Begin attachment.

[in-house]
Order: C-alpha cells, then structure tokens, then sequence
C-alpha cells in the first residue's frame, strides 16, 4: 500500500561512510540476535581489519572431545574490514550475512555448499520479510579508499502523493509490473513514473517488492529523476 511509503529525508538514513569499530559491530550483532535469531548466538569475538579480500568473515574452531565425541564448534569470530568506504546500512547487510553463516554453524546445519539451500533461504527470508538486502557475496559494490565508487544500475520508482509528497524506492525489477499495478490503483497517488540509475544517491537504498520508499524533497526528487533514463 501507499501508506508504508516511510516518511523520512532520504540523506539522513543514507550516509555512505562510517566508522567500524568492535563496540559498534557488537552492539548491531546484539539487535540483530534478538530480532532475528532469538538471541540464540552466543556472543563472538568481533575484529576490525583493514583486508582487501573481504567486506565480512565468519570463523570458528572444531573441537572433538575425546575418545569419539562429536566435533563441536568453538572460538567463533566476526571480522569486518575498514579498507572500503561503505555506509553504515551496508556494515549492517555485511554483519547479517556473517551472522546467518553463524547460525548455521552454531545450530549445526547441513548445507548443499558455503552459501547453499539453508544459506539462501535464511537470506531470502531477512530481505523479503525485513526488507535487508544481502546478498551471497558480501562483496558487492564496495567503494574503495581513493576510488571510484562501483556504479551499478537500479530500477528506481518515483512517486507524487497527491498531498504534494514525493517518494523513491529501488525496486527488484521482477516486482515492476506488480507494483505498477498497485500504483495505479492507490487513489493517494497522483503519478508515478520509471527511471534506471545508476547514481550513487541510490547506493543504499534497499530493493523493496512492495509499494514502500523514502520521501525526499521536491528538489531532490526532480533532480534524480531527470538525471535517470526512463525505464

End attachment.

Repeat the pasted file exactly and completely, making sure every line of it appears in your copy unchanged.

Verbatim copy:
[in-house]
Order: C-alpha cells, then structure tokens, then sequence
C-alpha cells in the first residue's frame, strides 16, 4: 500500500561512510540476535581489519572431545574490514550475512555448499520479510579508499502523493509490473513514473517488492529523476 511509503529525508538514513569499530559491530550483532535469531548466538569475538579480500568473515574452531565425541564448534569470530568506504546500512547487510553463516554453524546445519539451500533461504527470508538486502557475496559494490565508487544500475520508482509528497524506492525489477499495478490503483497517488540509475544517491537504498520508499524533497526528487533514463 501507499501508506508504508516511510516518511523520512532520504540523506539522513543514507550516509555512505562510517566508522567500524568492535563496540559498534557488537552492539548491531546484539539487535540483530534478538530480532532475528532469538538471541540464540552466543556472543563472538568481533575484529576490525583493514583486508582487501573481504567486506565480512565468519570463523570458528572444531573441537572433538575425546575418545569419539562429536566435533563441536568453538572460538567463533566476526571480522569486518575498514579498507572500503561503505555506509553504515551496508556494515549492517555485511554483519547479517556473517551472522546467518553463524547460525548455521552454531545450530549445526547441513548445507548443499558455503552459501547453499539453508544459506539462501535464511537470506531470502531477512530481505523479503525485513526488507535487508544481502546478498551471497558480501562483496558487492564496495567503494574503495581513493576510488571510484562501483556504479551499478537500479530500477528506481518515483512517486507524487497527491498531498504534494514525493517518494523513491529501488525496486527488484521482477516486482515492476506488480507494483505498477498497485500504483495505479492507490487513489493517494497522483503519478508515478520509471527511471534506471545508476547514481550513487541510490547506493543504499534497499530493493523493496512492495509499494514502500523514502520521501525526499521536491528538489531532490526532480533532480534524480531527470538525471535517470526512463525505464